To Buy or Not To Buy

Outside of an uber vehicle in Berlin. Photo credit: Alper Cugun on Flickr

It is not uncommon for consumers to disagree with or feel offended by controversial statements or actions by certain companies, but why do we continue to support these brands that have disappointed and sometimes even disrespected us?

It may be because the company’s product has added value to consumers and made an impact on their lifestyle.

“If people like the food or product they’ll want to keep buying the product, it depends on what they’re offering. People forget overtime, or the company resolves the image,” said consumer behavior expert Elizabeth Goldsmith.

There are various CEOs that have had to go to great lengths to resolve their company’s image due to statements they made about their controversial opinions concerning social and political issues.

Chick-fil-A’s CEO Dan Cathy was labeled anti-LGBTQ in 2012 after statements he made on same-sex marriage came to light.

“I pray God’s mercy on our generation that has such a prideful, arrogant attitude that thinks we have the audacity to redefine what marriage is all about,” Cathy said on a radio show in 2012.

It is commonly known that Chick-fil-A is more of a traditional and orthodox religious corporation. Their “closed on Sundays” rule is one that warrants admiration, but also some resentment from those of us that might have the occasional craving for chicken nuggets or a sandwich on a Sunday afternoon.

Many seemed to be more in support of Cathy’s 2011 statement, in which Cathy told the Atlanta Journal-Constitution, “while my family and I believe in the Biblical definition of marriage, we love and respect anyone who disagrees.

The Atlanta Journal-Constitution also reported that Chick-fil-A’s sales, “soared 12 percent, to $4.6 billion.”

More recently, it was revealed in 2016 that Former Uber CEO Travis Kalanick was joining Trump’s business advisory board. Shortly after, Trump signed an executive board on his first immigration ban that included many countries such as Libya, Iraq, Somalia, and other nations that happened to have high Muslim populations.

Many consumers took Kalanick’s involvement on the business advisory board to mean he supported Trump and the controversial ban, and users quickly created the #DeleteUber trend on social media.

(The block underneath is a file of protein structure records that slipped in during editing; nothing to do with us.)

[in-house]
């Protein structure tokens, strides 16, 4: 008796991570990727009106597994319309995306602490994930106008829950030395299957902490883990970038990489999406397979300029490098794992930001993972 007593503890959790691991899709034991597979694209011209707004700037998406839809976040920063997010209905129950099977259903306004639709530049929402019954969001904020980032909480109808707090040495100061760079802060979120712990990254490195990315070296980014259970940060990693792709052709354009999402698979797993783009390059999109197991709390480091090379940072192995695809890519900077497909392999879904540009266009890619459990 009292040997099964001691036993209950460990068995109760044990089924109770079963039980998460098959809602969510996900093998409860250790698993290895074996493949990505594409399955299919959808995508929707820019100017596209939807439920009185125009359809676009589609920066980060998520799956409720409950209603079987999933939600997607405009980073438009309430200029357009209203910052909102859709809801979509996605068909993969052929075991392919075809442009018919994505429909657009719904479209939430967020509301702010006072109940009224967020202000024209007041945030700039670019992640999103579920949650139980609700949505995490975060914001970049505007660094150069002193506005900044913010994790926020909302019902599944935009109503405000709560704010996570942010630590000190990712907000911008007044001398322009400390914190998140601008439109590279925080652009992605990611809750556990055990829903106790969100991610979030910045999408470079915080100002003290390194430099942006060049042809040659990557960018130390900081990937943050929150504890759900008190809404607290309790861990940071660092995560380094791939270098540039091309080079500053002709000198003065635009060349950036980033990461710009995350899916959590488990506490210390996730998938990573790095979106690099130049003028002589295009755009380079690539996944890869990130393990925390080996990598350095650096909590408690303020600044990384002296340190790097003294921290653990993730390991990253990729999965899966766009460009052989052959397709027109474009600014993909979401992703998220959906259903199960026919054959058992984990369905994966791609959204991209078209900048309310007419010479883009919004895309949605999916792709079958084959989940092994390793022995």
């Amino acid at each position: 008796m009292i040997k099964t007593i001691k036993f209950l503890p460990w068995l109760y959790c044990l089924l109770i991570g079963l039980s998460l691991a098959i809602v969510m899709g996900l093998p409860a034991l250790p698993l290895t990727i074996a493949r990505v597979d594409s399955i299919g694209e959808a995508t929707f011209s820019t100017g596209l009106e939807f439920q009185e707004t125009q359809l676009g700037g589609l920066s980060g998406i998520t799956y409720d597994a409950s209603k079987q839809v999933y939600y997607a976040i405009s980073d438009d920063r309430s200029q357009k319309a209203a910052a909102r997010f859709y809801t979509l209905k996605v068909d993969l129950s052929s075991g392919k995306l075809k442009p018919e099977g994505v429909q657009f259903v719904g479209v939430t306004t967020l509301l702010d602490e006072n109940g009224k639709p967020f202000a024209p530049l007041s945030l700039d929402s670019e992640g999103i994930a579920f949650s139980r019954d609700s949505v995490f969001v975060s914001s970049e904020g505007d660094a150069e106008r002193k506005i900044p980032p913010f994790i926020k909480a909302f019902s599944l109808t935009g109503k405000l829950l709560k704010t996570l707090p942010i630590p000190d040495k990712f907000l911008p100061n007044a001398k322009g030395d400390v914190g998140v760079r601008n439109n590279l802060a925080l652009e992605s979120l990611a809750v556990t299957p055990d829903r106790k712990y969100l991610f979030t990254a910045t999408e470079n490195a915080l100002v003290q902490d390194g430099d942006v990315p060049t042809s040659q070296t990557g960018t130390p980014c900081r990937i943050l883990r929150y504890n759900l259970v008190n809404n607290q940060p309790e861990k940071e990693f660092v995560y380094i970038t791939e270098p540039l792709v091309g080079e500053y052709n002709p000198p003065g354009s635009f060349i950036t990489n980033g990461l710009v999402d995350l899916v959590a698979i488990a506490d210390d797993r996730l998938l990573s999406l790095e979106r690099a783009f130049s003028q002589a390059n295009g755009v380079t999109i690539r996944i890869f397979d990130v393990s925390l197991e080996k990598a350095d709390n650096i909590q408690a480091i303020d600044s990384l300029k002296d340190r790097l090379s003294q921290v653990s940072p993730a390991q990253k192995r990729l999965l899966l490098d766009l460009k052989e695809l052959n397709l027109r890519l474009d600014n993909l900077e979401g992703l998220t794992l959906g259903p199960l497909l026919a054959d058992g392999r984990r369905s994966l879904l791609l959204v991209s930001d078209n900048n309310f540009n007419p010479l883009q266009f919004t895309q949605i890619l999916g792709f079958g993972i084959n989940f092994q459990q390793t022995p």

To placate Uber customers, Kalanick released a statement saying that the company would identify and compensate Uber drivers affected by the ban.

This ban will impact many innocent people—an issue that I will raise this coming Friday when I go to Washington for President Trump’s first business advisory group meeting.

However, this was after the #DeleteUber trend had spread to so many users that they were forced to create a way for users to delete their own accounts.

More than 200,000 users deleted their Uber accounts, but Uber still had a net revenue of over six billion dollars in 2016, according to

Although Cathy’s statements on same-sex marriage and Kalanick’s involvement with Trump were upsetting, these instances don’t compare with the tense relationships between Black women and beauty products.

Shea Moisture is a company founded by black women that creates beauty products with natural ingredients for black hair, and other skin and face products.

They received a lot of backlash for changing their demographic to include women of all different hair textures. To go along with this new audience, they cast a promotional video for their new “Everybody Gets Love” campaign featuring women with loosely curled or straight hair textures and light skin tones.

Social media was flooded with posts from black women who said they felt abandoned by this new “gentrified” Shea Moisture.

The advertisement was quickly pulled from television and online causing Shea Moisture to issue an apology, stating that the ad was a mistake and did not convey their message correctly.

“Please know that our intention was not -and would never be- to disrespect our community, and as such, we are pulling this piece immediately because it does not represent what we intended to communicate.”

Dove and Nivea have also both been accused of having racially insensitive ads, the most recent allegation being about an ad Nivea launched in West Africa for their Natural Fairness Body Lotion which acts as a skin lightener. According to the website, the lotion affects the skin of the user by, “reducing the production of melanin within the skin. While the actives added to the formula are known to inhibit melanin producing enzymes, the sunscreens inhibit further damage to the skin and reduce excess melanin production.”

This ad proved offensive to many, especially black women who felt that the company is perpetuating the idea that lighter or fairer skin is better than darker skin.

Nivea can still be found on the shelves at your local retail locations.

Florida A&M University biochemistry student Jada Timley says that the support of these brands is only due to necessity or convenience, and she only bases her decisions off the quality of the brand’s goods.

“Regardless of what they said or did, if you have good products, I’m gonna buy your products.”

Apparently it’ll take a lot more than backing Trump, or airing a few racist ads to lose consumer support.